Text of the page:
The Daily Courier from Connellsville, Pennsylvania on January 26, 1938 · Page 4
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The Daily Courier from Connellsville, Pennsylvania · Page 4

Connellsville, Pennsylvania
Issue Date:
Wednesday, January 26, 1938
Page 4
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Page 4 article text (OCR)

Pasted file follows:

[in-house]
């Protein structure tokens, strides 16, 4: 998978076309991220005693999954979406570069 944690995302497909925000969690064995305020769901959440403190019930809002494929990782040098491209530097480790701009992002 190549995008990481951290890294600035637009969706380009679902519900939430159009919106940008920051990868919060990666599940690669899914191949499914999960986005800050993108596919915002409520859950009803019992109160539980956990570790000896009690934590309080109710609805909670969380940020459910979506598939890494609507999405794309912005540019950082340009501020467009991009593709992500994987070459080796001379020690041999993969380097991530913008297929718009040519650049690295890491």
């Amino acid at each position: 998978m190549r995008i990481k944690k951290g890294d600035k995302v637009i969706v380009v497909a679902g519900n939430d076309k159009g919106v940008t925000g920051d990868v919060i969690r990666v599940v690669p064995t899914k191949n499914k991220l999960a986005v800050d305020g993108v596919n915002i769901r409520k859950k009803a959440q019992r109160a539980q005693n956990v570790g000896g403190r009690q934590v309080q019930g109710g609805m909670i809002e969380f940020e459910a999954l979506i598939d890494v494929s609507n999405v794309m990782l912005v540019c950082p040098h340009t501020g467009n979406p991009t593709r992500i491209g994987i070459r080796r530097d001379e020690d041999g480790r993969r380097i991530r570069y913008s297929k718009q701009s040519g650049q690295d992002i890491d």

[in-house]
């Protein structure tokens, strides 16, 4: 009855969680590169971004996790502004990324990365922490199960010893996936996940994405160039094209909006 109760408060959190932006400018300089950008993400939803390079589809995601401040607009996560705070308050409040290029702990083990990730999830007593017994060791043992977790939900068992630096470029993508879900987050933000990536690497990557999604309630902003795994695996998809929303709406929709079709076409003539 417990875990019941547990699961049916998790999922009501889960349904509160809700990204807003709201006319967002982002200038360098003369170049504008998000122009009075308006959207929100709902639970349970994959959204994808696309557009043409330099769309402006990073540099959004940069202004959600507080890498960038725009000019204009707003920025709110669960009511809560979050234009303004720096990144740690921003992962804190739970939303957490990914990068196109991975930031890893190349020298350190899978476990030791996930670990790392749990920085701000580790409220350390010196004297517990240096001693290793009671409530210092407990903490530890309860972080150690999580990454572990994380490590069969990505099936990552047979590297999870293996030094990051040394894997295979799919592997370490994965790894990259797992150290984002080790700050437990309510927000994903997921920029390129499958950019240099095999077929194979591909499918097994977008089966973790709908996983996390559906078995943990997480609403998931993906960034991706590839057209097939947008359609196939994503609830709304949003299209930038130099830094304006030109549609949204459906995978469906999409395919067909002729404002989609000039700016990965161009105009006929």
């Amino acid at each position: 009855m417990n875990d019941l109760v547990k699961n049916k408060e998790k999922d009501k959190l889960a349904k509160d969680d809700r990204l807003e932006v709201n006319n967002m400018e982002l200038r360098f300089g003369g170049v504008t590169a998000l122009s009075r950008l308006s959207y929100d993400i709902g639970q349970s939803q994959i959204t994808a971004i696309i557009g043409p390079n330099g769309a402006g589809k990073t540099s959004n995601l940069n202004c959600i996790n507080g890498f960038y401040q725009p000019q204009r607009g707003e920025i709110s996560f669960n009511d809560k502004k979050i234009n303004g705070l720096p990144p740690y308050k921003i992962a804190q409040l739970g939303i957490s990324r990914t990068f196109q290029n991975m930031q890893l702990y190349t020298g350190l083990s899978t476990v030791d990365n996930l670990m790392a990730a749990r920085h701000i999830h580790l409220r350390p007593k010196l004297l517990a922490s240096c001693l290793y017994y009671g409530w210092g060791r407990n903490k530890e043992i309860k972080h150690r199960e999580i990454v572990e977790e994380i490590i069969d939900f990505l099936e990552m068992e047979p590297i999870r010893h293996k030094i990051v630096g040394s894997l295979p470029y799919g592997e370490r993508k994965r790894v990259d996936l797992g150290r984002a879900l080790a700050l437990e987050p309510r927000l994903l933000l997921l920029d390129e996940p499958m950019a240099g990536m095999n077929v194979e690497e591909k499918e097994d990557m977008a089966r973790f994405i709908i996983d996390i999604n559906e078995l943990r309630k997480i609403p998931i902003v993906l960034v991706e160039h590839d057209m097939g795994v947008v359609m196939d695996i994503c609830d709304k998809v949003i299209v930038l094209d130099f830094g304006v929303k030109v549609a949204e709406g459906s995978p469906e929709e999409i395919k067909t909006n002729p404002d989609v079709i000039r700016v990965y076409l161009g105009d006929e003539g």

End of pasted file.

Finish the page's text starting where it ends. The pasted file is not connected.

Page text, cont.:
PA fv. FOUR THE DATI.Y COUKTBR, CONNELLSVILLE. PA. WEDNESDAY, JAKTtTART 26, 1D35. lathj Olmtmr THE COURIER COMPANY . James J. Driwoll R. A. Donegan ______ Walter S. Stimmcl ______ James M. Driscoll J. Wylio Driscoll - Publisher _ President and General Manager _______ Secretary and Treasurer Editor Associate editor . Advertising and Business Manager MEMBER OF Audit Bureau of Circulations Pennsylvania Newspaper Publishers' Association Bureau of Advertising, A. N, P. A. Served by United Press and International News Service SUBSCRIPTION RATES Two cents per copy; 50 cents per month; $5 per year, or S2 50 for six months by mall if paid in advance. Entered as second class matter at the Poslo.Ticc, Connellsvillc, Pa. WEDNESDAY EVENING, JANUARY 26, 1938. TO GJEX AFTJCB IAX.CHISEI/EKS Not Inability to pay long overdue taxes but chiseling as County Commissioner John W. Rankin's characterization of "many prominet men in the county" who -have failed to settle delinquent accounts. The "prominent men" are to be "brought to time," the commissioner-declared In announcing there will be no postponement of the tax sales set for'April 4. The "poor man," the "really haid-pressed home owner, will be taken care of," but as to the ones the commissioners think can pay Sir. Rankin had this to say: "There are too many chiselers taking advantage of tax sales postponements and we have come to the place where something must be done about it I once said I xvould never set my name to a tax sale but I am forced to change my mind because of the way these tax chiselers have taken advantage of us." The county needs the money. The sales will be held, the commissioner adds for emphasis. The commissioner being right In his assumption, there seems to be no reason for postponement. VETEHAKS HAVE BIGHT IDEA Sated -with the horrors of the battlefield and seeking to profit by experiences of the World War should America become involved in another, the Veterans of Foreign Wars have presented to Congress proposed legislation that will · not only act as a preventative but, that failing, will insure equality in bearing the burden. They would put teeth in the campaign being carried on by them to keep us out of war. "As the veterans look" at it, -eliminating altogether profits of the owners of industry the "minute war is declared" will make it reasonably stire 'they will do every- Tfiing in their poweFto keep out of it. By the same method, convincing farmers they will not be allowed to take any profits on wheat or livestock during the duration of the ·war will make every son of the sod demand the vote of his ^congressman against war. · And if labor is required to make "equal sacrifice there will be no boom time wages and the toilers will join in the general demand lor peace. The veterans--including our Walter E. Brown Post-- aie seeking to enroll 25,000,000 people m their cause. A real referendum that would be. Let tis hope they get the signers and that Congress falls into line. JTATUBE HEALS SOBEST IVOUJiDS Whatever prompted Rosamond Pinchot to end her life, one wonders why he did not have the will power to break away from her associations among the socialites and. seek peace of mind elsewhere. The same holds true about anyone, rich or poor, who comes to the point of following the easy way out of a difficulty by carbon monoxide or other suicide method. If we came to that crisis in life and were possessed of the means the actress had it seems there would be many \\nys to remove from the mind all thoughts of suicide. A change of scene, for instance. And if we didn't have the means there would be other waya open. William Cullen Bryant wrote in Thanatopsis: "To him who in the love of nature holds communion with her visible forms she speaks a various language. For his gayer hours she has a. voice of gladness, and she glides into his darker musings with a mild and healing sympathy that steals away their sharpness ere he is aware." If you have troubles that seem to overwhelm you and you lack the means for diversion at some distant place, why not just take a stroll into the woods? There's enough of beauty right about you to "steal away the sharpness" of your troubles "ere you are aware." AID IX CAXCER CONTROL Women of Fayette county have been enlisted in the nation-wide campaign for the control of cancer. Mrs. Robert Lee Ilerron of Brownsville was 'selected to head it. She has named Mrs. Henry W. McRobbie chairman for Con- nelisville. nib campaign will be educational. There is no better means of getting before the public the need of control of the disease until medical science linds a euro. It will be the duty ot vomen Mrs. McRobbie will select and that other chairn en m the county name to disseminate Information. The movement is sponsored by the American Society for the Control of Cancer. Perhaps by the time the cam-- paign is over the people of the county will be more cancer conscious--that is, they will be encouraged to act promptly at the first sign of the disease",--Many jcases are curable in the early stages. ,, _ _ . In the Day's News Brief Comment on Current Events Hero and There Your Income Tax The "Drc.nn Highway"--the South Perm road project authorized by the Legislature at its last session--is a s«?p farther along Mountain tunnels through which the $50,000,000 ribbon will c\tcnd h.we been cleaied of the w«tcr accumulated duung tho'half century sinte the piojcct was abandoned as i railroad Next will come preparation ot the roadbed An all- weather loutc is pioposcd between Harrisburg and Pitlijbmgh The gale which swept the region Monday is bl.imed by Tony Rendme lor a lire which thicatencd his place along the National pike The first intimation that Mr. and Mrs Rcndmc had of trouble was when the lights went out The Elk Purk tnanagei and his .vifc attacked the bUze with water buckets and soon hid it quenched Its v.cll to check wiring occasionally Increased operations served to cheer employes of plants of the H. C. Frick Coke Company this week Nine are working on a three-day schedule --the Colonials, Bonco and Lcckrone the period ending today; Edenborn, Filbert, Footedalc and Palmer docks the remaining three. SAVING Jf motorists who buy carS~jon_-lhe Installment plan would study gasoline consumption -at" -vatylng speeds they might save enough In fuel cost to make sizeable additions to tlie monthly payments. Automotive engineers have figured that most cars costing less than a thousand dollars will run 20 miles on'a gallon at a. speed of 20 miles an hour. The same car operated at 70 miles an hour -will travel only 11 miles on a gallon. At 45 the consumption will be at the rate of 16 and a half miles to the gallon. On the average, say the engineers, a car will use nearly seven times as much oil at 60 miles as at 30 ·Besides avoiding the Governor's speed courts there is common sense in fuel and oil saving in driving under the legal limit of 50 miles. ' EVJEJ1Y CHILI) "HAS JUGH1 1 TO LIVE ~ Farmer John Marsh of near Carlisle is bervmg Ins uCth five-day jail sentence for refusing to allow Vaccination of hib children as required by the state"code. Puipoitedly his resistance ia based on the alleged blinding of a niece and death of another from vaccine, lie might havo a right (o so decide uith regard to his livestock. He does not have that right \hen dealing \\ith human beings. By paientage the children are his. Parentage does not give him the right or power to leave^them, exposed to smallpox when there is a treatment thatrhas successfully immunized millions against that one,-timi; ncourge of humanity Eveiy child of every parent has the-Jnherent rijjht to all the pro~- toction against disease an3~afTtlie opportunities foi lone and useful life science offers On the editorial page foi sc\cral weeks there will appear dally short articles dealing with "Your Income Tax." Every phase of the subjecl will be covered The articles will show who must file returns, how to account for business expenses, losses, etc, exemptions allowed--everything you'll need to know. The Bureau of Internal Revenue suggests you clip and fllc.those which affect you, thnt you may have them for reference. The filing period will end March 15. NO. 3 When to Report Income From Salaries. Wages, Elc. Of the millions of income-tax returns that nrc filed annually, the vast majority arc from salaried persons and wage earners whose jncomc is derived from personal scivices In general, compensation for personal services should be reported for taxation purposes in the yeai it is rccciv cd or unqualifiedly made subject to demand Compensation credited to the account of or set apart for taxpayer, without any substantial limitation or restriction, and which may be drawn upon by him at any time, is subject to tax for the year during which so credited or set apart, although not then actually reduced to possession. If the services were rcndcied during the year 1030 or even prior thereto, but the compensation was not received, or made unqualifiedly subject to demand, by the taxpayer until the year 1937, the entire amount is taxable in the year received or made unqualifiedly subject to demand, when the taxpayer is reporting on the cash receipts and disbursements basis, which is the basis used by most persons in report- Ing net income. The names of all employes to whom payments of $1,000 or over a year are made must be reported. The Information return should be made on Form 1099, accompanied by transmittal Form 1000 showing the number of returns filed. These returns should be filed on or before February 15, 1938 All of the various types of com- pens£ tion, unless specifically exempt ly statute, or exempt by fundamental law, should be included In the taxpayer's return of gloss income, such as salaries, wages, fees, commissions, bonuses, tips, honorariums, prizes awards, retiring allowances for past services, etc. Where services are paid for in whole or in part with Just Folks By EDGAR A GUEST CRANKMIRE ON CREEDS Speaking ot creeds, old Crankmlrc said: We H know the truth when we are dcTd But 1 d prefer no creed at all Than one established ns a "wall To *ar one friend, xvhoe'er he be From dropping in to visit me T hive preferred, and well I ought. The ttichtnKb which my mother tiufiht But 1 am Clad she dicln i say From ll v-ho differ turn av,ayl Witliln the limits of this creed Dwell alt tlic friends you 11 ever need* I j-hould ha\c hated her had Mic Built such n lowering «ull orotind me And cut mo of! from frlendshtpi rare Which grace religions everywhere. t could not spend my whole life through With Catholic Protcitant or Jew. t Vo htnfilc group how fine it be Could mrrow doun this life lor me Out of all creed our friendships grow And I nm clad that this Is so. Clad that no church cnn draw n line Twlxt me and imy friend o( mine ' Motion pictures of Interest to every sportsman will be shown tonight at the meeting of Conncllsvillc Local of the Fayctte County Fish and Came Protective Association. Both hunting and fishing will be embraced on the program It ia the wish of officials of the local that all avail themselves of the opportunity of an hour 1 * real entertainment The business part of the meeting will include elections of officers The time is, 7 30 o'clock, the place the Y. M. C. A. Another veteran has fallen under the Democratic patronage ax. The victim Is W. W. Wasbabau of Mount Pleasant, whose friend* know him better as "Chief." For nearly 21 years he was an employe ot the State Workmen's Insurance Fund. Now under the "to the victor belongs the spoils" scheme he has been fired. Appointed by Governor Brumbaugh, Washabau had served under Governors Sproul, Fisher and Pinchot, Nothing wrong with the service he rendered as acting district manager at Greensburg He was removed to make way for anothei Philip J. Rouse of. West Newton. The march of progress has removed a famous hostelry at Meyersdale--the old Sheer House. On that site and the o!d Kretchman property, another landmark, will arise the town's new postofflce, a $70,000 building. The late Nathaniel Slicer operated the hotel for many years. Partner with Connellsvillc in the ownership and management of Pleasant Valley Country Club, Scottdale will make use of the clubhouse jointly with ConnelJsville in putting on the President's Birthday Ball for the benefit ot the foundation combatting infantile paralvsis The date Is next Saturday.' H. D. Minerd, local chairman, is hopeful both communities will be largely represented. He urges all wishing to participate to make reservations at the clubhouse. As Others Think TAXES AND BUSINESS IN CANADA (St Louis Post-Dispatch ) Up in Canada, industry is complaining of taxes, in pretty much the same language that Washington is hearing/ The Canadian government is being told that its policy ot heavy taxation is retarding economic recover/. There Is a difference, though In Canada,-the spokesman of industry's grievances is a government agtncy. It is Ihc national employment commission, operating under the ministry of labor. Its job is to solve the Dominion's unemployment problem It is doing it, apparently, without regard for any official sensibilities The head of the commission is Aithur B. Purvis, managing director of Canadian Industries, Ltd, reputedly the country's, highest salaried business executive Mr. Puivis" procedure was strictly in the business manner. He set out /Irst of all to get the facts and figures. A canv ass of the industrial field produced the information. Entcrpiisc .ifter enU.prise reported having to defer exteii'ions and improvements because of heavy ta ation On the shouing, it ·was calculated that Can- adiin industry is now ready to expend $78,000 000 in expansion or betterments if the (ax load is lifted Such investment, it is computed, would give industry the final Impetus needed to achieve complete recovery The --ommfssion has relayed its findings to the government It proposes that the government remit cor- porition income taxes to the amount m which any industry undertakes a modernization progiam It contends tint any loss from reduced taxes would be offset by the saving in relief expenditures accruing from in- ciensed cmplojment The;, think in smaller figures up in Canada, but the practice of getting the f.icts and making the recommend ition* accordingly n something «-c might import Factographs The gold piano in the White House in Washington, was acquired during the Administration of Theodore Roosevelt, at a cost of $18,000. It still is in excellent condition A cosmic ray powerful enough to penetrate lead sheeting 180 feet thick has been discovered by scientists at the University of Denver. something other th m money, the fair market value of the vhtne taken in payment must be included as income Other items subject to tax are foci received by ministers of the gospel for funerals baptisms, masses, and like services, executors' fees; directors' fees; jury fees; and prizes received in contests of various kinds. Today in Washington By DAVID LAWRENCE WASHINGTON, Jan. 26--There is beginning to be manifest a good deal of curiosity as to what is the real purpose ot the business and sovern- ment conferences at the White House I and what, it anything, is going to mateiinlizo as a result of them. Fiom the standpoint of business, the confeienccs have an aflUmatrve value, of course, because they refute lather conspicuously the !dc,i that the present business recession was a deliberate conspiracy on the pirt of the business men of the country to put Mr. Roosevelt into some kind of political embarrassment That fantastic tale was much in use during November and December, and if any large number of intelligent citizens really believe any such thing, they are now confronted with the important fact that business is responding to government's invitation and trying to think up ways and means of getting recovery going again Clearly this is not the way "conspirators" to damage the Administration's political prestige would be apt to behave. So far as the President is concerned, H is not easy to conjecture what the main motive of the conference plan happens to be Mr. Roosevelt has been told, to be sure, that business feels a bit jittery and wants anything or everything done to establish "confidence" and he would naturally want to do what he could to promote confidence, provided in the process of its rcestablish- ment no great concessions had to be made on his reform program. So long as the business confeiences here are merely talk and conversation, it is not, after all, an expensive concession, from the Administration viewpoint What, then, did the President have in mind m calling business men together and discussing a lot of gen- eralities' Certainly, the things talked about at the White House conferences me neilhei novel noi brain- racking " They arc the platitudes of economic fact and 'theory such as any group of academicians might discuss after coffee in the evening. Nobody seems to get down to brass lacks action, nor is the idCT for succeeding or follow-up conferences in anything but the vaguest or most casual stage. From what has happened thus far, one is inclined to draw the inference thdt the whole series of conferences is intended is a window-dressing or psychological affair, and that out of it will not come any tangible plans. The Government's own behavior on the oil cases belies any expectation that business competitors will dare to iron out peaks and valleys or do anything else which they might consider legitimately cooperative, but which a technical-minded department of justice might deem unfair and monopolistic The tiue effect of what the President has done thus far by news headlines is to be found in the Congress, where the much-vaunted independence or spirit which was to have manifested itself at this session has been submerged m a kind of don't- rock-the-boat timidity. Mr. Roosevelt might have feared last month that Congress would burst out with millions of words on the subject of why the business recession bad occurred and that the Senate or House might stage a full-fledged rebellion against Administration tinkering with economic laws in the last five years. But, as soon as the President began conferring with big business and little business, the congressional independents had their style cramped a bit. The fact is Mr. Roosevelt grabbed the ball from Continued on Page Twelve. DAVIDSON'S "Meet Me at Davidson's" Three Days Only . . . . Thursday, Friday, and Saturday FINAL CLEARANCE of entire Winter Stock at REDUCTIONS of % to Buy Now at Remarkable Savings 7.95 to 19.95 Evening Gowns 28 in the group. Slightly soiled Radically Reduced 12.95 to 14.95 Coats 8 nn .UU 16.95 to 25.00 Coats now 13.33 29.75 to 69.50 Coats now OH ROBES, NEGLIGEES, HOUSE COATS 1/3 off 1.95 to 3.95 WINTER HATS Choice of Stock 1.00 5.00 and 7.50 KNOX HATS Choice of Stock SPRING DRESSES French crepes m solid colors . . . gayly printed rayons in spring styles that are captivating!}' smart. 2-00 SWEATERS and SKIRTS A featured showing. New skirts in plaids and solid colors. New s-w eaters that offer new style, and new collar treatments. 2-00 1.00 KAYSER SLIPS Choice of entire stock 69c 1.00 PURSES Choice of entire stock 69c 1.00 KAYSER GLOVES Choice of entire stock 69c 1.00 and 1.49 RAYON P.J's. and Klmonas. 44 in the 69c Buy Now at Remarkable Savings DRESSES Radically Reduced 3.95, 4.95, 5.95 Dresses now 2.88 8.00 to 39.50 Dresses now ON Bradley and Marionette Knits now off U S E Y O U R C H A R G E A C C O U N T